• A recent brief from the Transportation Research Board’s National Cooperative Freight Research Program looks at “Dedicated Revenue Mechanisms for Freight Transportation Investment.” The paper assesses various taxes and fees that could be used to raise revenue to support government investment in freight facilities, primarily for highway transportation.
  • Back in February, the National Association of Development Organizations Research Foundation and others came out with a report entitled “Freight Transportation and Economic Development: Planning for the Panama Canal Expansion.” Though aimed primarily at regional development organizations, the report provides a good overview of the issues ports, state officials, shippers and others are facing as they contemplate the post-expansion era.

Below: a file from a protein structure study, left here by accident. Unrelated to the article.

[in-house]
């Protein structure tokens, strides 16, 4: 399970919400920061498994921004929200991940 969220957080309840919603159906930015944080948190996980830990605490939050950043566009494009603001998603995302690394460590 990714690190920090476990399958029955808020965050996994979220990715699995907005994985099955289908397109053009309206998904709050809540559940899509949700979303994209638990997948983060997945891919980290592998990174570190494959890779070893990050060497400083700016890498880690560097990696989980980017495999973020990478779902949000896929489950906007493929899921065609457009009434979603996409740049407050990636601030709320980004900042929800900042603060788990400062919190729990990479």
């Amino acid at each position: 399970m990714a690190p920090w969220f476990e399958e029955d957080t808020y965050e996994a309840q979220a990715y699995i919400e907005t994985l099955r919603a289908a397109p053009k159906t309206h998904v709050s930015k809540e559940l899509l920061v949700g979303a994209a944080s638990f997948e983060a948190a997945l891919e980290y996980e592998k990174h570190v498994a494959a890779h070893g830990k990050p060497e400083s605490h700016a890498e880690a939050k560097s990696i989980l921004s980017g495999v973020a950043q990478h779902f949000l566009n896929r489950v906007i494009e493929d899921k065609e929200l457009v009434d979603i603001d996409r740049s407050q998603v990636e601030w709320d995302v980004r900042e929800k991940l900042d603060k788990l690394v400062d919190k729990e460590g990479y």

• My article for The Lane Report magazine is the first of a two-part series focusing on Kentucky’s public riverports, which are being used to support and attract business and industry to communities along the Ohio River like Owensboro, Henderson and Paducah. “Having a port is a very competitive business,” Chuck Knowles, Waterways Research Coordinator at the University of Kentucky, told me. “The seven public ports (in Kentucky) are financially making it … in this tough economy, but some of them don’t make a whole lot of money – just enough to pay the bills and pay their staffs. And if they have issues, I guess the local communities that set those (port) authorities up … probably have to financially support them.” Part two in the series, which comes out this time next month, will look at how even Kentucky’s inland ports are preparing for the potential impact of the Panama Canal expansion. Paducah in particular hopes to attract container-on-barge traffic expected to travel up the Mississippi River from Gulf Coast ports after 2014. Part two will also examine the needs at the public riverports and where the money might come from to make facility upgrades.